While the aforementioned will look to blow up the race in the finale, there is a large cadre of sprinters with their eyes on victory in Sanremo. Mark Cavendish (Omega Pharma-QuickStep) claims that the pace on Le Manie in recent years is such that he can no longer aspire to victory, but if the Manxman can survive that early cull, then his chances will rise exponentially all the way to Sanremo.
While André Greipel (Lotto Belisol) has yet to produce at Milan-San Remo, his fellow countryman John Degenkolb (Argos-Shimano) showed that he has the distance in his legs by finishing 5th last year, and he seems the best-equipped of the sprinters to survive the selection in the finale. Thor Hushovd (BMC), Edvald Boasson Hagen (Sky) and Tom Boonen (Omega Pharma-QuickStep) are other fast finishers who can withstand the pace in the finale, but no sprinter has done so with the same aplomb as Matt Goss (Orica-GreenEdge) in 2011. On that occasion, the Australian manoeuvred his way into a rather elite winning move before unleashing a fine sprint to take the win, and his stage victory at Tirreno-Adriatico augurs well for his form.
But while the winner at Milan-San Remo could come from any one of around thirty riders, it would be fallacy to describe the race as a game of chance. 2012 winner Simon Gerrans (Orica-GreenEdge) would scarcely have backed himself beforehand, but the Australian still showed considerable strength to track Cancellara and Nibali on the Poggio and nous to beat them in the sprint. At the very least, it’s a pretty elite kind of lottery when you have to race 300 kilometres just to buy a ticket.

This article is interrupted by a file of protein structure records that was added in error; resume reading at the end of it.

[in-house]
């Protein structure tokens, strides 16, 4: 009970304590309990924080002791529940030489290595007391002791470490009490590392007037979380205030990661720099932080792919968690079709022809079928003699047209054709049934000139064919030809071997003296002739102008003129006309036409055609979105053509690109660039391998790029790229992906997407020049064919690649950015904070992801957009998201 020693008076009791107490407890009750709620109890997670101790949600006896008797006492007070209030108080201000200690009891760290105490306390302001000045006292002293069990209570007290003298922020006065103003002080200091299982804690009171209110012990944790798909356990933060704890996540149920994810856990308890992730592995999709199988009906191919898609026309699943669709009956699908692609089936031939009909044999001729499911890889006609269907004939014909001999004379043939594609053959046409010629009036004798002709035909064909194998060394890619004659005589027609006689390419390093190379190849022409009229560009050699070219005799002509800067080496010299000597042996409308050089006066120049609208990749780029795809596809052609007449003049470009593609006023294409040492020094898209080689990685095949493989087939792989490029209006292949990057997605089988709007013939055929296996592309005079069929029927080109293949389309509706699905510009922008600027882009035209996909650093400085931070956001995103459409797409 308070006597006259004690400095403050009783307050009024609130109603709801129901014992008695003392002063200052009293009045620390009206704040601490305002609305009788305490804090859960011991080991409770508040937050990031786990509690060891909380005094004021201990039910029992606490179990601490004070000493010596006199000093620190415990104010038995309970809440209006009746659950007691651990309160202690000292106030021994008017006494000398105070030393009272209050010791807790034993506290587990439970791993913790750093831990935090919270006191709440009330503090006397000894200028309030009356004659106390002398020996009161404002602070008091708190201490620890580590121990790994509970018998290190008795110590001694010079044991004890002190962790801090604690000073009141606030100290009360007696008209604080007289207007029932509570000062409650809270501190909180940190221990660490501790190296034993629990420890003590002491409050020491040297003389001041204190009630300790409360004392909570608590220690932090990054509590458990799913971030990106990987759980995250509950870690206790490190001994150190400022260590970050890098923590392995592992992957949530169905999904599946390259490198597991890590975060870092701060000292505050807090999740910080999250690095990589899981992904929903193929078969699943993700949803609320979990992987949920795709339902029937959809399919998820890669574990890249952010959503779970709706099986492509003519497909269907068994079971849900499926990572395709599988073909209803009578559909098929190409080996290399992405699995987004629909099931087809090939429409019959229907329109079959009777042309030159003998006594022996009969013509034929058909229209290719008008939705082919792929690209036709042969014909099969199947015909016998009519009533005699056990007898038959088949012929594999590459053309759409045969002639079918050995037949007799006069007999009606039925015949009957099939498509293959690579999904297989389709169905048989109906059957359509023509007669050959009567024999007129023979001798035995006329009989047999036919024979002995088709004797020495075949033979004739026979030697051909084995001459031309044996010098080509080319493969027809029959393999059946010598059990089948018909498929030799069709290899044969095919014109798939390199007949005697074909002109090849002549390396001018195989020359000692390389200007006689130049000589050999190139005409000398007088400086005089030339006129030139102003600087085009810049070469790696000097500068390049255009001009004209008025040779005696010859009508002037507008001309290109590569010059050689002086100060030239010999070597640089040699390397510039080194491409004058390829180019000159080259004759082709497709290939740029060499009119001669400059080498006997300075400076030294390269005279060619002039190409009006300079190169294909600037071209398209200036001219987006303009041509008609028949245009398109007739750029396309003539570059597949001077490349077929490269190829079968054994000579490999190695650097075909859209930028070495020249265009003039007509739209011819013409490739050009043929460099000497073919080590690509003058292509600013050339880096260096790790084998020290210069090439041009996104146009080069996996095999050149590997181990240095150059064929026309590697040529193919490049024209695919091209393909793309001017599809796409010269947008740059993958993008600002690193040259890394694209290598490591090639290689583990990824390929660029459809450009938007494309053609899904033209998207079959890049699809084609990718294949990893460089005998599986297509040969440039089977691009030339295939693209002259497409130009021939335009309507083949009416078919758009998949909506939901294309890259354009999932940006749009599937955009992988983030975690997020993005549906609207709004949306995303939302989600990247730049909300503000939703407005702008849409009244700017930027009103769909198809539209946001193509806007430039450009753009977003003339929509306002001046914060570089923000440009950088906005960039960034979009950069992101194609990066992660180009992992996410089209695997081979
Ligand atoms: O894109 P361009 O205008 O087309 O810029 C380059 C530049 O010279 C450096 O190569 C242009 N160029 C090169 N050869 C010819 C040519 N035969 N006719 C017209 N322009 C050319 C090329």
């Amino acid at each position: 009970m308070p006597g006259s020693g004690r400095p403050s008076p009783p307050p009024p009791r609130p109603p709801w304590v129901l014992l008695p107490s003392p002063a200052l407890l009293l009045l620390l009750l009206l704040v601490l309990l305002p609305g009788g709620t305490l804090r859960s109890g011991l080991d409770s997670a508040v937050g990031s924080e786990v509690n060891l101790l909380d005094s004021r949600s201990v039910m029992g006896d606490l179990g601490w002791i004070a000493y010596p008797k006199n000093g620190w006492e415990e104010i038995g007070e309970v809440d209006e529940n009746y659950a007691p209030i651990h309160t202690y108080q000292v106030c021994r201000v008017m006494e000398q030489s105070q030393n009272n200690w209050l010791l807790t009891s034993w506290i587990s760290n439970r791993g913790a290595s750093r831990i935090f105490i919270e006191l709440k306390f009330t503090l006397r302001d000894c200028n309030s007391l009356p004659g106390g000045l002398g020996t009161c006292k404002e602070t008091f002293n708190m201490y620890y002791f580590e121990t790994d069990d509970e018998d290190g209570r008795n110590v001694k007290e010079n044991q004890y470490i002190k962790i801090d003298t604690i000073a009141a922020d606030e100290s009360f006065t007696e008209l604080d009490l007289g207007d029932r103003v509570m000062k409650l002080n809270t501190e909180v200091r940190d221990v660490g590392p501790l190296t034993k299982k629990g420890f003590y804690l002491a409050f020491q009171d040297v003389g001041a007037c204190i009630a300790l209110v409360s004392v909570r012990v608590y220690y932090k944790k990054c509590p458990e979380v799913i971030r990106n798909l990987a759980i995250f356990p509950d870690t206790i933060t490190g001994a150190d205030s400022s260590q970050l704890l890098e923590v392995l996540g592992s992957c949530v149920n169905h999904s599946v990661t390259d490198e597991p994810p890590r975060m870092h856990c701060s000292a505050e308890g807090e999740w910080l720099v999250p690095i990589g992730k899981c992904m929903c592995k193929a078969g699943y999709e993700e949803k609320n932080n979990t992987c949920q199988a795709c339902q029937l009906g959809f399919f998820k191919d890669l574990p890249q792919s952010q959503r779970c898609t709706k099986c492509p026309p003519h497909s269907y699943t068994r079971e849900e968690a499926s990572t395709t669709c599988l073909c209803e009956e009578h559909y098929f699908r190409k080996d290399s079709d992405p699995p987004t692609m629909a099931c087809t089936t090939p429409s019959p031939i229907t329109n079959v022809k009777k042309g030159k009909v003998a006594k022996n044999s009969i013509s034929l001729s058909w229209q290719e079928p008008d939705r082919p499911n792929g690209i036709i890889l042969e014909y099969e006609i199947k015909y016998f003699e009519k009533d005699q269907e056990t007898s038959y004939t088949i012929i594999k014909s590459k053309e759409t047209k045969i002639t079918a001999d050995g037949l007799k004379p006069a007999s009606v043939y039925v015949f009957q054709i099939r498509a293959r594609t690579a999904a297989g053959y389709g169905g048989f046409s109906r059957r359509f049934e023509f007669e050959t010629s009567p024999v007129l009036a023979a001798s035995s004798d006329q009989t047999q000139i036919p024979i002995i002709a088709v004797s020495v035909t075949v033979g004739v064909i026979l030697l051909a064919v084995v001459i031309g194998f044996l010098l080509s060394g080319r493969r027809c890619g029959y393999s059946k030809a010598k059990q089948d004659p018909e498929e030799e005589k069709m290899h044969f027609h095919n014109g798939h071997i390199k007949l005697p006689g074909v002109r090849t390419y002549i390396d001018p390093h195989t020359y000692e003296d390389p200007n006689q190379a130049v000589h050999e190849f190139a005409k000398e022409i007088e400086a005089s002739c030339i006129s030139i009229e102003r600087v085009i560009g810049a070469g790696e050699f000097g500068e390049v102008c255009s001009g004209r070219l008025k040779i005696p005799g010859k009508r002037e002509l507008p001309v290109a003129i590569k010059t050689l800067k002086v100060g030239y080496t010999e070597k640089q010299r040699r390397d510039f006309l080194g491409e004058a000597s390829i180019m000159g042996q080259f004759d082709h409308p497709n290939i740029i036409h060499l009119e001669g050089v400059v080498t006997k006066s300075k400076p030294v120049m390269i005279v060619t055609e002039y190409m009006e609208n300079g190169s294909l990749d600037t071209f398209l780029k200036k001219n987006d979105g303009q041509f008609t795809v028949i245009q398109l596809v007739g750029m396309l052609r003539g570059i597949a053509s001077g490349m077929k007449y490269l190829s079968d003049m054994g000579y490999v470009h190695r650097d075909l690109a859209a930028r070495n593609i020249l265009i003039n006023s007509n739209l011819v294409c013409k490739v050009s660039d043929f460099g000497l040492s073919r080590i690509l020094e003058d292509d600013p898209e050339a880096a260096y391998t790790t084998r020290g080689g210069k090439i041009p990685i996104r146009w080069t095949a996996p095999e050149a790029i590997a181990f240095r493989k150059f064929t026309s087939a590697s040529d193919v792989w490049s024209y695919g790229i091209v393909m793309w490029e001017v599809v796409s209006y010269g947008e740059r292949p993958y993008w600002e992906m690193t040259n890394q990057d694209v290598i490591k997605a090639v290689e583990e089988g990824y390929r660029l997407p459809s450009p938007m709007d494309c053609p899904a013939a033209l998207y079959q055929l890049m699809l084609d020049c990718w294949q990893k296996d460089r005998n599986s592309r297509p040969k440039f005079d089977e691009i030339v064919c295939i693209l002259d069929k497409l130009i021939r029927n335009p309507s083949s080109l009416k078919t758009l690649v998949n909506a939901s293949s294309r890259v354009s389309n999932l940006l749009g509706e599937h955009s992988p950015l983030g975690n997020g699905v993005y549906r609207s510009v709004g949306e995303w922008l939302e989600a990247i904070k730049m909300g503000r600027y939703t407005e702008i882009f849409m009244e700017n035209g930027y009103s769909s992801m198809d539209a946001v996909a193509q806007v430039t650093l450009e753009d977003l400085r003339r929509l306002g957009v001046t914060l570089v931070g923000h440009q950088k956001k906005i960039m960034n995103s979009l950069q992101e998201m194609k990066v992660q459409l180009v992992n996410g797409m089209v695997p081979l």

Held on the weekend nearest St. Joseph’s Day [March 19], Milan-San Remo traditionally heralds the coming of spring as the peloton travels from the frigid air of Milan and the plain of Lombardy to the warmer temperatures of the Riviera. The ascent of the Passo Turchino – which will be banked with snow on Sunday – marks the spiritual midway point of the race, the bridge between winter and spring as the race then begins to snake along the Ligurian coast.
While the Turchino is an early tester, the stiff climb of Le Manie (204km) has become an increasingly important turning point since it was introduced to the route in 2008. A crash on the climb eliminated the majority of the sprinters two years ago, while last season, Mark Cavendish’s hopes of victory came to an abrupt halt on its slopes.
It is in the final 50km that the race truly explodes into life, however, as the capi make their presence felt. Hostilities begin on the Capo Mele, and the Capo Cervo and Capo Berta follow in quick succession. They may only be undulations in the grand scheme of things, but with little time to recover and the pace rising ever higher, more and more riders and deposited are out the back.
Plummeting temperatures have been a feature of the European season to date, and that trend might well continue on Sunday. Rain and temperatures of 3º Celsius are forecast for the start in Milan’s Castello Sforzesco, there is a strong chance of snow on the Turchino, while the outlook in Sanremo is not expected to be much brighter, with light rain expected.